They might remember names, or they see a color when they hear a name. Some people do math equations, and in the math equations, they have particular smells. The sensory pathway of smell is fused with the analytic aspect of math or whatever the case may be. This isn’t anything like that. This is far more simple. As I said before, what’s extraordinary is how ordinary it is.

This is more like if we were to go out to the sky at night time in a dark night, and you just look up and see a plethora of stars, but if someone said, “Hey, look, if you connect this star, this star, and this star, it creates a constellation. All we’re really doing is distinguishing a shape out of the dots.”

Similarly, in any country in the world where music or piano is taught, the predominant approach is a reading-based approach. Let’s learn how to read music, and your ability to do that will dictate your ability to play.

As a result of that, when you’re now having to convert the language of the pitch, the language of rhythm, language of expression, dynamics, and form, reading music shouldn’t be called reading music because, typically, there can be up to seven languages occurring at any time on the page, seven different languages with seven different symbolic representations. Reading music should be called multiple simultaneous language translation because that’s what’s required.

We need to learn to think creatively to address the complexities of the ever-evolving technological world. Click To Tweet

That means that by design, it’s a multi-thought process experience, but the brain is the single thought process device. If you’re trying to process multiple thoughts, that’s like taking five lanes of traffic and trying to get it through one available lane. There’s a gridlock and a backlog. That’s why so many people have experienced things with such difficulty. That approach is far more theoretical and technical. It biases the experience to the left hemisphere of the brain. 

Whereas, as we know, the brain is a pattern-seeking device, if we get our attention off the page and just look at what’s happening in the instrument, look at this note that you’re playing, then this note that you’re playing, this note, then this note, and then this note, can you see that that’s just like two mountains? It’s just up to the peak, down to the valley, up to the peak, down to the valley. It’s just a shape.

Or if I were to take a phrase and I would unfold that on the instrument, it’s going from white note up to black note to white note, back to black note, back to white note, back to black note, back to white note. It’s creating an M shape, for example.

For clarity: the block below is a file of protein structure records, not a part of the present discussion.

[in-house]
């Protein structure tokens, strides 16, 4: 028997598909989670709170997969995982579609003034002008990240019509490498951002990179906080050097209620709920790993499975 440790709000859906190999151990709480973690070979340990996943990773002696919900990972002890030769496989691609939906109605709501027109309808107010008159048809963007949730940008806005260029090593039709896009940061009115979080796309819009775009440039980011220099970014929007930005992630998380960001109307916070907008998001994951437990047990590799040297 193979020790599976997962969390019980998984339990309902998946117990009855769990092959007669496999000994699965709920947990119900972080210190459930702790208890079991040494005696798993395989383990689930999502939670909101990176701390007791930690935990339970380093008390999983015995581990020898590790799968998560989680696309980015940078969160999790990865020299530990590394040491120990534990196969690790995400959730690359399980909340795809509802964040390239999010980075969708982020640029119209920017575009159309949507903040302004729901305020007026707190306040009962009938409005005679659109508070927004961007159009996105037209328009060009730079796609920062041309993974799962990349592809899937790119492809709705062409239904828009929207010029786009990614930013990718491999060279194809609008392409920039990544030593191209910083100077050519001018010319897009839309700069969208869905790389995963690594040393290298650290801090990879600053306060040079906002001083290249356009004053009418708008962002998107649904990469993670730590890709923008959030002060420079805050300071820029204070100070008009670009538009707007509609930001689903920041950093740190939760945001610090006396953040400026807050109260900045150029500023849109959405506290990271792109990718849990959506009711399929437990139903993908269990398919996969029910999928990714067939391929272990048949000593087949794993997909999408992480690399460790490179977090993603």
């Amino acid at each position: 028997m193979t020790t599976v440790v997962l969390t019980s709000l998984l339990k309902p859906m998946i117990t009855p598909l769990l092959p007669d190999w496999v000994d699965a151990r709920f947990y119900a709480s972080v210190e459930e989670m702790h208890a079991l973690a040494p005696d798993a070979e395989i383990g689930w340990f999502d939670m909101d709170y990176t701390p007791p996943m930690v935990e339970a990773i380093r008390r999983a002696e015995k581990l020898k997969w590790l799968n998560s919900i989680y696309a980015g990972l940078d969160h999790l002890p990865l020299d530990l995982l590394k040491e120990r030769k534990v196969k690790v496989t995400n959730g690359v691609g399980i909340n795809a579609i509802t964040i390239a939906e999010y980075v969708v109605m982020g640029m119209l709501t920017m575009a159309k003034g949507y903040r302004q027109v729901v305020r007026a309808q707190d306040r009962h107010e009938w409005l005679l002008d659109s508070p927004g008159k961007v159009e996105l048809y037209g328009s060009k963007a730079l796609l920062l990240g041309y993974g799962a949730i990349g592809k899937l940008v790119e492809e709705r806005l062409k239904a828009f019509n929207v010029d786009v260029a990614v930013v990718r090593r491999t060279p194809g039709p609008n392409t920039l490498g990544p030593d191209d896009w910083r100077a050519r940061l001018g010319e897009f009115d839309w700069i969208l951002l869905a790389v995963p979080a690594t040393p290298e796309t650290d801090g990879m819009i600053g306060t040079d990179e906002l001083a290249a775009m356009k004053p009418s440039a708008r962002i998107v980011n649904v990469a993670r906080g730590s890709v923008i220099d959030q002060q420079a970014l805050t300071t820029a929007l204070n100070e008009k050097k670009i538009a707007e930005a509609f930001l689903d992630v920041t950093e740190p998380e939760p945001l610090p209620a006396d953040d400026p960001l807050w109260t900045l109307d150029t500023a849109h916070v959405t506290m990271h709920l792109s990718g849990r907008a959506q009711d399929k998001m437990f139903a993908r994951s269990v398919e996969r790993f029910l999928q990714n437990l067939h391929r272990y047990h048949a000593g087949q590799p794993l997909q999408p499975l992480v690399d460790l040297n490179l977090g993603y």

When you look at what’s happening on the instrument, it’s like a game of connecting the dots. If you imagine one note connecting to the next, connecting the next, and then joining those dots, it creates shapes, pictures, and images. 

It’s very easy for the brain to remember, recollect, and translate into the hands because it’s not being backlogged and overwhelmed with data. It’s not dealing with data entry, and it’s just drawing on the natural musicality in an environment aligned with the brain.

That’s why it’s not synesthesia. Ordinarily, synesthesia is very specific to that person. Mine is more like those diagrams where you look at it, and it’s an old woman, and then you look at it, and it’s a young girl. Nothing’s changed in the diagram; there’s just been a perspective shift. This is more about that than all that, or it is certainly a significant component.

Got you. When you’re talking about these shapes and turning them into mountains and different things, I remember the story of Mozart and how he was able to remember exactly a piece that he heard only one time and transcribe that into musical notes and everything. I think he was still a young boy at that point. That was quite impressive.

That’s a piece of music, too. I think it was from Allegory or whatever the composer’s name. Miserere, I think, is what it was. Anyway, that supposedly was true, and I’m not doubting that. I’m curious to hear. You’ve heard the story before, I’m guessing?

That was pretty much just a standard condition for him, his ability to be able to hear something and just be able to replicate it. That was part of his genius.

What occurs to me about that is it was a similar gift you have. You were both born with a similar brain wiring that allowed you to see it all in a picture.